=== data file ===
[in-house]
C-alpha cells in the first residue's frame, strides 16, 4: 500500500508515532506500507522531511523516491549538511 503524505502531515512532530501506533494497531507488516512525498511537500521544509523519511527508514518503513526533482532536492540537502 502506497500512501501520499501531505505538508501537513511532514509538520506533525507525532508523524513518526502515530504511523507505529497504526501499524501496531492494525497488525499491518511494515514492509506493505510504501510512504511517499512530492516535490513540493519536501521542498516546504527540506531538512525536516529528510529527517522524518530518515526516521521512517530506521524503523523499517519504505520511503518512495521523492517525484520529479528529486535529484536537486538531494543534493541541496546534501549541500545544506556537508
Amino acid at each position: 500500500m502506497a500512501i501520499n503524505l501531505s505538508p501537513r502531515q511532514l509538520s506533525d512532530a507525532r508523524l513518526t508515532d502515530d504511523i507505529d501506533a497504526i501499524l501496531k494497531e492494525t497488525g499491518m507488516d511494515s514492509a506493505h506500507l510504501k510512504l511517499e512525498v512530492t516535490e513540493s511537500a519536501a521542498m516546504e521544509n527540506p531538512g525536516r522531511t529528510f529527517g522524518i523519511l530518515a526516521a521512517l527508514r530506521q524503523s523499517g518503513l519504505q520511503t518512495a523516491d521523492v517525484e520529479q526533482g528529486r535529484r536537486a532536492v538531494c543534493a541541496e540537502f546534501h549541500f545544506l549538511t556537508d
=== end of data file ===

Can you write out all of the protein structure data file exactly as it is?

[in-house]
C-alpha cells in the first residue's frame, strides 16, 4: 500500500508515532506500507522531511523516491549538511 503524505502531515512532530501506533494497531507488516512525498511537500521544509523519511527508514518503513526533482532536492540537502 502506497500512501501520499501531505505538508501537513511532514509538520506533525507525532508523524513518526502515530504511523507505529497504526501499524501496531492494525497488525499491518511494515514492509506493505510504501510512504511517499512530492516535490513540493519536501521542498516546504527540506531538512525536516529528510529527517522524518530518515526516521521512517530506521524503523523499517519504505520511503518512495521523492517525484520529479528529486535529484536537486538531494543534493541541496546534501549541500545544506556537508
Amino acid at each position: 500500500m502506497a500512501i501520499n503524505l501531505s505538508p501537513r502531515q511532514l509538520s506533525d512532530a507525532r508523524l513518526t508515532d502515530d504511523i507505529d501506533a497504526i501499524l501496531k494497531e492494525t497488525g499491518m507488516d511494515s514492509a506493505h506500507l510504501k510512504l511517499e512525498v512530492t516535490e513540493s511537500a519536501a521542498m516546504e521544509n527540506p531538512g525536516r522531511t529528510f529527517g522524518i523519511l530518515a526516521a521512517l527508514r530506521q524503523s523499517g518503513l519504505q520511503t518512495a523516491d521523492v517525484e520529479q526533482g528529486r535529484r536537486a532536492v538531494c543534493a541541496e540537502f546534501h549541500f545544506l549538511t556537508d